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Periodic oscillations appear to be a characteristic of insulin secretion at various different levels. Very rapid pulsations are seen in the isolated beta-cell and islet, while rapid (10- to 15-min) pulsations are seen both in the intact organism and in the isolated pancreas. Ultradian oscillations, particularly evident in situations of sustained exogenous glucose loading, appear to be a characteristic of intact organisms and have been hypothesized to be intrinsic to the normal glucose-insulin feedback system. Many of the features seen in experimental situations and in abnormalities of the system can be predicted by computer modelling of this system, supporting this hypothesis. A further theoretical feature of this hypothesis, borne out by experiment, is the ability to entrain insulin pulsatility by oscillations in an exogenous glucose infusion. Identification of defective ultradian oscillations and entrainment can identify subtle abnormalities of insulin sensitivity and pancreatic function, and restoration of normal function can be demonstrated after pharmaceutical intervention.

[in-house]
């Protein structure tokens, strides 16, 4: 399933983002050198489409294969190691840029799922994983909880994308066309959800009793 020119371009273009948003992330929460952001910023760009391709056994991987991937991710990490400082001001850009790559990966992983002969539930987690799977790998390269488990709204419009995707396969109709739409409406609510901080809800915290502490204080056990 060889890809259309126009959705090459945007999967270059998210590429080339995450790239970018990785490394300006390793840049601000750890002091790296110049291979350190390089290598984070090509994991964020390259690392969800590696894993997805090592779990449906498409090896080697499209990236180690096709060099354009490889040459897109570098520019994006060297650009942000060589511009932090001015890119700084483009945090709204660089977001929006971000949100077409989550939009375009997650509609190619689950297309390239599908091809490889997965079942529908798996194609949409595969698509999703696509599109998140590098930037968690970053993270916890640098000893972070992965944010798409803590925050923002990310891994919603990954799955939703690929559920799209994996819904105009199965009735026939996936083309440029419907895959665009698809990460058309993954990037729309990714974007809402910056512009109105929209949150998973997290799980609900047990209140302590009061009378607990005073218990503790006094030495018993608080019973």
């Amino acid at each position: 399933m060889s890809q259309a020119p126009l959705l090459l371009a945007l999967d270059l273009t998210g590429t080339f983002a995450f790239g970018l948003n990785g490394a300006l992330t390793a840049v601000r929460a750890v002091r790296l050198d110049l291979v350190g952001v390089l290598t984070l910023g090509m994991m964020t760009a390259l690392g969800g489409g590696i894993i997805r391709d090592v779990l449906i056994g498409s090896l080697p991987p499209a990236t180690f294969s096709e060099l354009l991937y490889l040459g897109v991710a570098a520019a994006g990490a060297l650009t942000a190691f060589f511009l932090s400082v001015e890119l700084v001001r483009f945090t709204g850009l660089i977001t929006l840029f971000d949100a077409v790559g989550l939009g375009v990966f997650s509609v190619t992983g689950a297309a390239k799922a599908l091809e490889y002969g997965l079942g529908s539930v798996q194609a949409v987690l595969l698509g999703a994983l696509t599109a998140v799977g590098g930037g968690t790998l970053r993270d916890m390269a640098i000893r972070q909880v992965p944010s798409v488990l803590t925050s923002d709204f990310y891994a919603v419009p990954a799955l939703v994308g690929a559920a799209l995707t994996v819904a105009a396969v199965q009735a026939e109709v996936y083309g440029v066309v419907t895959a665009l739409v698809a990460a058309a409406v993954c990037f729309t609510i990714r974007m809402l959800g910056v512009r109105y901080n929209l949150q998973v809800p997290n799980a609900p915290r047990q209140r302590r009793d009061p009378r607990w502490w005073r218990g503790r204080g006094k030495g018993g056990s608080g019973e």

Journal article


Growth Horm IGF Res

Publication Date



11 Suppl A


S17 - S23


Activity Cycles, Animals, Glucose, Humans, Insulin, Insulin Secretion, Islets of Langerhans, Models, Biological, Signal Transduction